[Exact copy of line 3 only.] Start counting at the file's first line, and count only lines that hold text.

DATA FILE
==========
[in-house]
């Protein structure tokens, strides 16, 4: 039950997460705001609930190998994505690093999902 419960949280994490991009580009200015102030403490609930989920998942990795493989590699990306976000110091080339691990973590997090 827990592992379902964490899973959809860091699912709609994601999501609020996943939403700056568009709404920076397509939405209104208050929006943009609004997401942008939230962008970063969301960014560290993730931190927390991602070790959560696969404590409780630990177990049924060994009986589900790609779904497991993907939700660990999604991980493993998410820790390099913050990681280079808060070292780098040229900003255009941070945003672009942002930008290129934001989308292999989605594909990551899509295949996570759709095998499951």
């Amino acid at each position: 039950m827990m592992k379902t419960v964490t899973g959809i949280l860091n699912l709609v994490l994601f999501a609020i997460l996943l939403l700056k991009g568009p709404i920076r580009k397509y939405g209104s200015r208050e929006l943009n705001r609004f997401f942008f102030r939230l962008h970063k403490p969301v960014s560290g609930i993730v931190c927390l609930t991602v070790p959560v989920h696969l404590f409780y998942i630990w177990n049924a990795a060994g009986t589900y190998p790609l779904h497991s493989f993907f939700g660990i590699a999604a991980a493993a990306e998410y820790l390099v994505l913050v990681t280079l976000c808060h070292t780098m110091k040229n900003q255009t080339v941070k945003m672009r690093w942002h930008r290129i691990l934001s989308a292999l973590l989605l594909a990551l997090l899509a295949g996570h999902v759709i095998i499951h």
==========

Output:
């Amino acid at each position: 039950m827990m592992k379902t419960v964490t899973g959809i949280l860091n699912l709609v994490l994601f999501a609020i997460l996943l939403l700056k991009g568009p709404i920076r580009k397509y939405g209104s200015r208050e929006l943009n705001r609004f997401f942008f102030r939230l962008h970063k403490p969301v960014s560290g609930i993730v931190c927390l609930t991602v070790p959560v989920h696969l404590f409780y998942i630990w177990n049924a990795a060994g009986t589900y190998p790609l779904h497991s493989f993907f939700g660990i590699a999604a991980a493993a990306e998410y820790l390099v994505l913050v990681t280079l976000c808060h070292t780098m110091k040229n900003q255009t080339v941070k945003m672009r690093w942002h930008r290129i691990l934001s989308a292999l973590l989605l594909a990551l997090l899509a295949g996570h999902v759709i095998i499951h």